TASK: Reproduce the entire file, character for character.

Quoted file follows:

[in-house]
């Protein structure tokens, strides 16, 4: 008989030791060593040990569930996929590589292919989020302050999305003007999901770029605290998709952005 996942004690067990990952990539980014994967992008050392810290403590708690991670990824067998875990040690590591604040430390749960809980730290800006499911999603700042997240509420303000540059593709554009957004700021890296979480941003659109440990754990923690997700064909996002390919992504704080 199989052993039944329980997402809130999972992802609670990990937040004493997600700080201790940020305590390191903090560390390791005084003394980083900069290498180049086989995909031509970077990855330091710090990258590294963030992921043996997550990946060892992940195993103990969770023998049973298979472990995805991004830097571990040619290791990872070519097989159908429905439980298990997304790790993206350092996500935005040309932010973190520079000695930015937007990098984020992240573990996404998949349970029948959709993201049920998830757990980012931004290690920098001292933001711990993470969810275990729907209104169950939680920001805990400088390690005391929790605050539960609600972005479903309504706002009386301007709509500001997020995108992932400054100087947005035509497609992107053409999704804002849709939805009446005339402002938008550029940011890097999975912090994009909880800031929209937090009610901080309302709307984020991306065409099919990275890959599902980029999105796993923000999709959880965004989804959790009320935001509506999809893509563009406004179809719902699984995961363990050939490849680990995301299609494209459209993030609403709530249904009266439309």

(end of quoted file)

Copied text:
[in-house]
């Protein structure tokens, strides 16, 4: 008989030791060593040990569930996929590589292919989020302050999305003007999901770029605290998709952005 996942004690067990990952990539980014994967992008050392810290403590708690991670990824067998875990040690590591604040430390749960809980730290800006499911999603700042997240509420303000540059593709554009957004700021890296979480941003659109440990754990923690997700064909996002390919992504704080 199989052993039944329980997402809130999972992802609670990990937040004493997600700080201790940020305590390191903090560390390791005084003394980083900069290498180049086989995909031509970077990855330091710090990258590294963030992921043996997550990946060892992940195993103990969770023998049973298979472990995805991004830097571990040619290791990872070519097989159908429905439980298990997304790790993206350092996500935005040309932010973190520079000695930015937007990098984020992240573990996404998949349970029948959709993201049920998830757990980012931004290690920098001292933001711990993470969810275990729907209104169950939680920001805990400088390690005391929790605050539960609600972005479903309504706002009386301007709509500001997020995108992932400054100087947005035509497609992107053409999704804002849709939805009446005339402002938008550029940011890097999975912090994009909880800031929209937090009610901080309302709307984020991306065409099919990275890959599902980029999105796993923000999709959880965004989804959790009320935001509506999809893509563009406004179809719902699984995961363990050939490849680990995301299609494209459209993030609403709530249904009266439309």